In the case of the heart, we can hear it throbbing when we put our hands on the chest, but the brain is for us like a third person or something that exists somewhere else. So if someone says that Brahmins have more heartbeats than others, we can easily prove them wrong. But if they say that the IQ of a Brahmin is higher than others by showing their dominance in various power holding institutions, then there is a philosophical dilemma to invalidate the argument because the brain exists as a third person or something outside our experience.

This ambiguity arises because of the everyday phenomenology of caste, which renders socio-cultural capital completely invisible, and so this caste link between brain and intelligence is also used to discredit arguments against Brahmanism. That is, the representation of the brain is such that it is seen as a small version of the religious concept of higher authority. According to Indian Brahminical philosophies, a Brahmin is considered equal to God or to God Himself. If anyone challenges this argument, they will again tell us about the achievements of Brahmins and the higher positions they hold in academia, the judiciary, the executive, the legislature and other professions, and conclude that a Brahmin's brain is very intelligent. In a way, this extends the higher authority given to the brain to the Brahmin himself. That is, the brain of a Brahmin is very intelligent only because he himself is a divine figure and that is why he is special. So they argue that there is a caste hierarchy for brains in India.

The French philosopher Catherine Malabou, in her work 'What Should We Do with Our Brain', considers the brain itself as a philosophy rather than a material object or organ, as opposed to the Brahmanical theory. According to her, we should understand the brain not as an organ with definite shapes and dimensions, but as a work. This means that the brain is not something that is in our heads, but something that is distributed throughout the body. And it doesn't just remain as something that constitutes bodily functions, but as a cultural intervention. It is something that extends outside the physical body in accordance with the socio-political and cultural location and as an entity that controls it. As Malabou defines it, the brain is a plastic material. That's how it can be a work, because a plastic material has plasticity, it can be shaped. That is to say, it can be shaped according to the socio-political and cultural situation, so that we cannot say that a person is intelligent by birth, but that we can understand intelligence as a combination of privileges and resources. So it is impossible for intelligence to be something associated with birth.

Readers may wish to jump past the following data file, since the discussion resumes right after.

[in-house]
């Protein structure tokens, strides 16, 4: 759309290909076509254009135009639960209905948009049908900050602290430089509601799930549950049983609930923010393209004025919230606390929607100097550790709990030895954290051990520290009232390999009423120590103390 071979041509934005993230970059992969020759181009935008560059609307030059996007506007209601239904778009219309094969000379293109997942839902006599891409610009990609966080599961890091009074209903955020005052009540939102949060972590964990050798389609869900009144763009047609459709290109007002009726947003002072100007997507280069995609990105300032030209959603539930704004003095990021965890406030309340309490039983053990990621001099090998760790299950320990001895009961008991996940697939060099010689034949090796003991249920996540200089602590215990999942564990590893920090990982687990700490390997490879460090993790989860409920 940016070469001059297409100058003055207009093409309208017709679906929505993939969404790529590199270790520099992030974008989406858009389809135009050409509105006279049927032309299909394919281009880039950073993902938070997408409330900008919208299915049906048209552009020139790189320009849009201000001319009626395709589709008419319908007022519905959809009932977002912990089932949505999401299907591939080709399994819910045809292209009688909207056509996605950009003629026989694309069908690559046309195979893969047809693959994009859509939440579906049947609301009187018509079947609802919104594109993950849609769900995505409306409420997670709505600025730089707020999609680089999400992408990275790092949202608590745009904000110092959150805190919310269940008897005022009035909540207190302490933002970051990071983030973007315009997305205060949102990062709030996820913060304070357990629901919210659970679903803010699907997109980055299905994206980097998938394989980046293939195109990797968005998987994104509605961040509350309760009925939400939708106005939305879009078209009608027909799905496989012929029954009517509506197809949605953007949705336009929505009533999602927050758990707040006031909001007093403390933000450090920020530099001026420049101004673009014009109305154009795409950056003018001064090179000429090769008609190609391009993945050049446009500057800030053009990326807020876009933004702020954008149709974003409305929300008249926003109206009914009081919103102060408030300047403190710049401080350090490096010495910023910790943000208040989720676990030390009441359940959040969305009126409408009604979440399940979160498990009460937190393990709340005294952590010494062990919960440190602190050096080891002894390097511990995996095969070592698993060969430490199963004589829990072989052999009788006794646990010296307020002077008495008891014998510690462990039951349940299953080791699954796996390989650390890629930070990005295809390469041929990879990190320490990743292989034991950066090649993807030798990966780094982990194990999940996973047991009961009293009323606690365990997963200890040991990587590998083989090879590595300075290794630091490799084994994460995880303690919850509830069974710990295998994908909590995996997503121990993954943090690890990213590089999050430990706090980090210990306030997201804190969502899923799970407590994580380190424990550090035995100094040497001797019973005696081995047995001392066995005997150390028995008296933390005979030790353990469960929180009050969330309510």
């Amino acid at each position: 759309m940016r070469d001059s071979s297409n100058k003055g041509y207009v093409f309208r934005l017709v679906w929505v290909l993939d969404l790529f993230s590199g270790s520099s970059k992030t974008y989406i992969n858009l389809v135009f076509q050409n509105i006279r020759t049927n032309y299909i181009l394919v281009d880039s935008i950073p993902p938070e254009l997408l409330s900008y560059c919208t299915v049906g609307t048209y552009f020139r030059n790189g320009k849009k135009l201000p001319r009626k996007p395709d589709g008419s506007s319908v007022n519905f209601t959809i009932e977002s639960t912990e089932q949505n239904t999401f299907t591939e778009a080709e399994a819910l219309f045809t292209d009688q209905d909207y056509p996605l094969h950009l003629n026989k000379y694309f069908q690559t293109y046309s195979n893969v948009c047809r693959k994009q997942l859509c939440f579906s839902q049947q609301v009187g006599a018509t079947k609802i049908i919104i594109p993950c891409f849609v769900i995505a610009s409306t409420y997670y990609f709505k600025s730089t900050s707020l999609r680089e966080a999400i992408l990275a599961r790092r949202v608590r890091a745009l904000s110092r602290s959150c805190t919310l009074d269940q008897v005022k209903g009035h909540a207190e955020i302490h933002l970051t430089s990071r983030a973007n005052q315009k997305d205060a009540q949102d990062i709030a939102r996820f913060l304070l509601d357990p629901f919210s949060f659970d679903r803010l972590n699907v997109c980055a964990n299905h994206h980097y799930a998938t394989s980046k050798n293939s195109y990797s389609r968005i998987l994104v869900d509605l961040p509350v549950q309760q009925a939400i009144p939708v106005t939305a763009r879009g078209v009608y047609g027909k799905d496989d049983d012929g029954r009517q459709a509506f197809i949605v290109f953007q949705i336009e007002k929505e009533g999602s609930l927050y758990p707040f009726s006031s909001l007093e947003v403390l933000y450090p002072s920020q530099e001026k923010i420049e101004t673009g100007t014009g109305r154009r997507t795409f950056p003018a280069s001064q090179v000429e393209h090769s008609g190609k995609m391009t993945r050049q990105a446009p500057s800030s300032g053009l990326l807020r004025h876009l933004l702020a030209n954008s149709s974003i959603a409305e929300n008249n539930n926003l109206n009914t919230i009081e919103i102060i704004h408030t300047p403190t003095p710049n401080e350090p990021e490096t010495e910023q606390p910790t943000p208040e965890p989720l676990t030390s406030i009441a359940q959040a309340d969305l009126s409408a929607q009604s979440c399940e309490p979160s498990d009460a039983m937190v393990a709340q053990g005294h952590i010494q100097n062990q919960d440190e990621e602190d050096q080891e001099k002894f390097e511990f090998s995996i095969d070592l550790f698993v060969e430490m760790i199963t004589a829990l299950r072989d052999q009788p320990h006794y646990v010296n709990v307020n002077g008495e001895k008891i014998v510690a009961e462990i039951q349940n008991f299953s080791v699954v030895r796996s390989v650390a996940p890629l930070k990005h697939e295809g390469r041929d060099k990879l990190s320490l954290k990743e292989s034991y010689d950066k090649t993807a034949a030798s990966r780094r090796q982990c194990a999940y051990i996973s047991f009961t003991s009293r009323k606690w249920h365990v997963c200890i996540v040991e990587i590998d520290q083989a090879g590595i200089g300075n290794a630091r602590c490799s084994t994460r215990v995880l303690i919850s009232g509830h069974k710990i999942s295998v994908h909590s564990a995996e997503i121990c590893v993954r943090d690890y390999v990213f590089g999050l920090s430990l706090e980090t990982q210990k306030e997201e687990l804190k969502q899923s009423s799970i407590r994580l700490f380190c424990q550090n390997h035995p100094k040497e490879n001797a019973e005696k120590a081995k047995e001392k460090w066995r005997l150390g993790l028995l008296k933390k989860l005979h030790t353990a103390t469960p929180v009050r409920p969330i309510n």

So what happens in the everyday practice and phenomenology of an Indian citizen is that they are forced to understand the brain as something covered within Brahmanical philosophy rather than as a philosophy itself. The complicated nature of the brain helps the oppressors to use it to their advantage because they have socio-cultural capital. Since caste also exists within the linguistic realm, it is very much embedded in the daily consciousness of an Indian person. So unless we understand the boundary and vision of Brahminical philosophy and replace it with a cultural philosophy of social justice, it will be difficult to annihilate caste.


Anandu Raj is a writer and social thinker from Kottayam, Kerala.